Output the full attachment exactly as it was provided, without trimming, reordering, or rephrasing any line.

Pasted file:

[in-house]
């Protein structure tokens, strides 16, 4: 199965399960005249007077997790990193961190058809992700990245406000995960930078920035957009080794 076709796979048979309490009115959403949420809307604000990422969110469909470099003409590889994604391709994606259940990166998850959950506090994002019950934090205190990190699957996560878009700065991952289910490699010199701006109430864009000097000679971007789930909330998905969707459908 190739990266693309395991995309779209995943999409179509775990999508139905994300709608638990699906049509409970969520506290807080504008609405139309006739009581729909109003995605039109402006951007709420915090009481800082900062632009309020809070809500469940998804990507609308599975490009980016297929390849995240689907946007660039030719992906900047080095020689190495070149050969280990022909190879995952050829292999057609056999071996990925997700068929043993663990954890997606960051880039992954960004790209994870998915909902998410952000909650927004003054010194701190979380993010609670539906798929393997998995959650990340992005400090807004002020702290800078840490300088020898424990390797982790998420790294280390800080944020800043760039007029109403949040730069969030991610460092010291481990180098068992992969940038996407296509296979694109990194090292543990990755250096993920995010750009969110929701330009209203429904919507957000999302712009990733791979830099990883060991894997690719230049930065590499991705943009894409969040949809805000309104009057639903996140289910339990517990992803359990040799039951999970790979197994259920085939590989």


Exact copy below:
[in-house]
């Protein structure tokens, strides 16, 4: 199965399960005249007077997790990193961190058809992700990245406000995960930078920035957009080794 076709796979048979309490009115959403949420809307604000990422969110469909470099003409590889994604391709994606259940990166998850959950506090994002019950934090205190990190699957996560878009700065991952289910490699010199701006109430864009000097000679971007789930909330998905969707459908 190739990266693309395991995309779209995943999409179509775990999508139905994300709608638990699906049509409970969520506290807080504008609405139309006739009581729909109003995605039109402006951007709420915090009481800082900062632009309020809070809500469940998804990507609308599975490009980016297929390849995240689907946007660039030719992906900047080095020689190495070149050969280990022909190879995952050829292999057609056999071996990925997700068929043993663990954890997606960051880039992954960004790209994870998915909902998410952000909650927004003054010194701190979380993010609670539906798929393997998995959650990340992005400090807004002020702290800078840490300088020898424990390797982790998420790294280390800080944020800043760039007029109403949040730069969030991610460092010291481990180098068992992969940038996407296509296979694109990194090292543990990755250096993920995010750009969110929701330009209203429904919507957000999302712009990733791979830099990883060991894997690719230049930065590499991705943009894409969040949809805000309104009057639903996140289910339990517990992803359990040799039951999970790979197994259920085939590989």